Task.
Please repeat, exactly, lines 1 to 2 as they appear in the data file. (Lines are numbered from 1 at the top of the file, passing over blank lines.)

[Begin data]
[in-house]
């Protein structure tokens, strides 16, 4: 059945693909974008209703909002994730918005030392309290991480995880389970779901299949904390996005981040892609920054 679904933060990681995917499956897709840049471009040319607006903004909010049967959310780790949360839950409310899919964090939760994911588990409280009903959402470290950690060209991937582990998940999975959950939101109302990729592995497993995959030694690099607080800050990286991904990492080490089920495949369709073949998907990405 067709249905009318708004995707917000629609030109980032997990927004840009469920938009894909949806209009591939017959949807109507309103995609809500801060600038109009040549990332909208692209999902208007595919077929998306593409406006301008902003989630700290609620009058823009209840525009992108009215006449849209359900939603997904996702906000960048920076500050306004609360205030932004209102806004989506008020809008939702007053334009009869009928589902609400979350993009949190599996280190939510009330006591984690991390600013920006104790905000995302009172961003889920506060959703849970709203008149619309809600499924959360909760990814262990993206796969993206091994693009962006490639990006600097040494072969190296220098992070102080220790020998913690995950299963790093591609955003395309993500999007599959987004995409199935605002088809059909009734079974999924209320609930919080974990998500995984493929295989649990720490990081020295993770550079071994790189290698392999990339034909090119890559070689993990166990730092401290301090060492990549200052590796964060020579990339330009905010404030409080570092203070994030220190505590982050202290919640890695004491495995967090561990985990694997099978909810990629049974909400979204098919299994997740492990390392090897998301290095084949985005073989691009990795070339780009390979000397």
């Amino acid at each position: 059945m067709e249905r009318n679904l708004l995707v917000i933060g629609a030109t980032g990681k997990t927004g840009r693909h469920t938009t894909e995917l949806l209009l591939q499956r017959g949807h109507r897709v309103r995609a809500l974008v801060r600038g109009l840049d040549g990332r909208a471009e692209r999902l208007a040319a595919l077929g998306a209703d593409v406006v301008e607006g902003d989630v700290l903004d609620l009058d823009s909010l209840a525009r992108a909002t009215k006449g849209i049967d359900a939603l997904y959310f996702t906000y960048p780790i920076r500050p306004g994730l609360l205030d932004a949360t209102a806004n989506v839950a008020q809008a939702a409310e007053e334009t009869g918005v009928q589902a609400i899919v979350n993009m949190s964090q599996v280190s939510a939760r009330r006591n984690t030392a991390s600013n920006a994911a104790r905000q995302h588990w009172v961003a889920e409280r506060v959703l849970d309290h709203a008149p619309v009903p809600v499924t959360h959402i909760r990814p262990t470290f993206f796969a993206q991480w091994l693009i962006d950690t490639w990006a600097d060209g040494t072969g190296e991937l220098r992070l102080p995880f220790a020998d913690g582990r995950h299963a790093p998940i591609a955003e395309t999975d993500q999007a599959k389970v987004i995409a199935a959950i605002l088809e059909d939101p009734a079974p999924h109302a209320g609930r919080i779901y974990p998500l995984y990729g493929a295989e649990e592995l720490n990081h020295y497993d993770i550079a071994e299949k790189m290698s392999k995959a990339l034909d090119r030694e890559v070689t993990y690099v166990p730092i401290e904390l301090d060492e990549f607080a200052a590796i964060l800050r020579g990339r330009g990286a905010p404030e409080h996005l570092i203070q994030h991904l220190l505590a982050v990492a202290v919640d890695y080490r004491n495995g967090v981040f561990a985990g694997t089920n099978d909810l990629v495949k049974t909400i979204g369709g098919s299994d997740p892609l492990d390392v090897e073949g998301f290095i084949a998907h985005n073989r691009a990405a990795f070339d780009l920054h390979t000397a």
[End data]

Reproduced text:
[in-house]
């Protein structure tokens, strides 16, 4: 059945693909974008209703909002994730918005030392309290991480995880389970779901299949904390996005981040892609920054 679904933060990681995917499956897709840049471009040319607006903004909010049967959310780790949360839950409310899919964090939760994911588990409280009903959402470290950690060209991937582990998940999975959950939101109302990729592995497993995959030694690099607080800050990286991904990492080490089920495949369709073949998907990405 067709249905009318708004995707917000629609030109980032997990927004840009469920938009894909949806209009591939017959949807109507309103995609809500801060600038109009040549990332909208692209999902208007595919077929998306593409406006301008902003989630700290609620009058823009209840525009992108009215006449849209359900939603997904996702906000960048920076500050306004609360205030932004209102806004989506008020809008939702007053334009009869009928589902609400979350993009949190599996280190939510009330006591984690991390600013920006104790905000995302009172961003889920506060959703849970709203008149619309809600499924959360909760990814262990993206796969993206091994693009962006490639990006600097040494072969190296220098992070102080220790020998913690995950299963790093591609955003395309993500999007599959987004995409199935605002088809059909009734079974999924209320609930919080974990998500995984493929295989649990720490990081020295993770550079071994790189290698392999990339034909090119890559070689993990166990730092401290301090060492990549200052590796964060020579990339330009905010404030409080570092203070994030220190505590982050202290919640890695004491495995967090561990985990694997099978909810990629049974909400979204098919299994997740492990390392090897998301290095084949985005073989691009990795070339780009390979000397």